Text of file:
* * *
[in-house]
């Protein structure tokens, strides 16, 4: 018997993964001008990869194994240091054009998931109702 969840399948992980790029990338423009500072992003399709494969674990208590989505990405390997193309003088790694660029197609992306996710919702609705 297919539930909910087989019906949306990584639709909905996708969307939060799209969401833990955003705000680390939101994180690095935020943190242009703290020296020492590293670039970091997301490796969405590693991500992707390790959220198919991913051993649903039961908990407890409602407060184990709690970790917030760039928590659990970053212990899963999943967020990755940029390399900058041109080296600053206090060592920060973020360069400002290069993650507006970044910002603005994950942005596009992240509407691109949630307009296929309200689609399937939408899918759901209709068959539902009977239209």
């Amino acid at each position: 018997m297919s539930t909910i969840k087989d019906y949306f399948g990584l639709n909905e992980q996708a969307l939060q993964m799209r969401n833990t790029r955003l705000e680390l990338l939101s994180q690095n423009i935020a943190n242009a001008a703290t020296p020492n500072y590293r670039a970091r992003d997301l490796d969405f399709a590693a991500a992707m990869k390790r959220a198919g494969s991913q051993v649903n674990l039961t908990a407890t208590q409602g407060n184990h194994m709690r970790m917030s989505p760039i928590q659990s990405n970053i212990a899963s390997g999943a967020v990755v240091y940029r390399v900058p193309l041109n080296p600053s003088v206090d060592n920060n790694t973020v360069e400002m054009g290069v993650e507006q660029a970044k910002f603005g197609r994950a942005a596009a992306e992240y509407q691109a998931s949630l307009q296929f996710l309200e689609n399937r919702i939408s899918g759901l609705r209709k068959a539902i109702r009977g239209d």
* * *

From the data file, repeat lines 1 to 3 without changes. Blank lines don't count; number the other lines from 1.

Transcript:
[in-house]
């Protein structure tokens, strides 16, 4: 018997993964001008990869194994240091054009998931109702 969840399948992980790029990338423009500072992003399709494969674990208590989505990405390997193309003088790694660029197609992306996710919702609705 297919539930909910087989019906949306990584639709909905996708969307939060799209969401833990955003705000680390939101994180690095935020943190242009703290020296020492590293670039970091997301490796969405590693991500992707390790959220198919991913051993649903039961908990407890409602407060184990709690970790917030760039928590659990970053212990899963999943967020990755940029390399900058041109080296600053206090060592920060973020360069400002290069993650507006970044910002603005994950942005596009992240509407691109949630307009296929309200689609399937939408899918759901209709068959539902009977239209």
């Amino acid at each position: 018997m297919s539930t909910i969840k087989d019906y949306f399948g990584l639709n909905e992980q996708a969307l939060q993964m799209r969401n833990t790029r955003l705000e680390l990338l939101s994180q690095n423009i935020a943190n242009a001008a703290t020296p020492n500072y590293r670039a970091r992003d997301l490796d969405f399709a590693a991500a992707m990869k390790r959220a198919g494969s991913q051993v649903n674990l039961t908990a407890t208590q409602g407060n184990h194994m709690r970790m917030s989505p760039i928590q659990s990405n970053i212990a899963s390997g999943a967020v990755v240091y940029r390399v900058p193309l041109n080296p600053s003088v206090d060592n920060n790694t973020v360069e400002m054009g290069v993650e507006q660029a970044k910002f603005g197609r994950a942005a596009a992306e992240y509407q691109a998931s949630l307009q296929f996710l309200e689609n399937r919702i939408s899918g759901l609705r209709k068959a539902i109702r009977g239209d």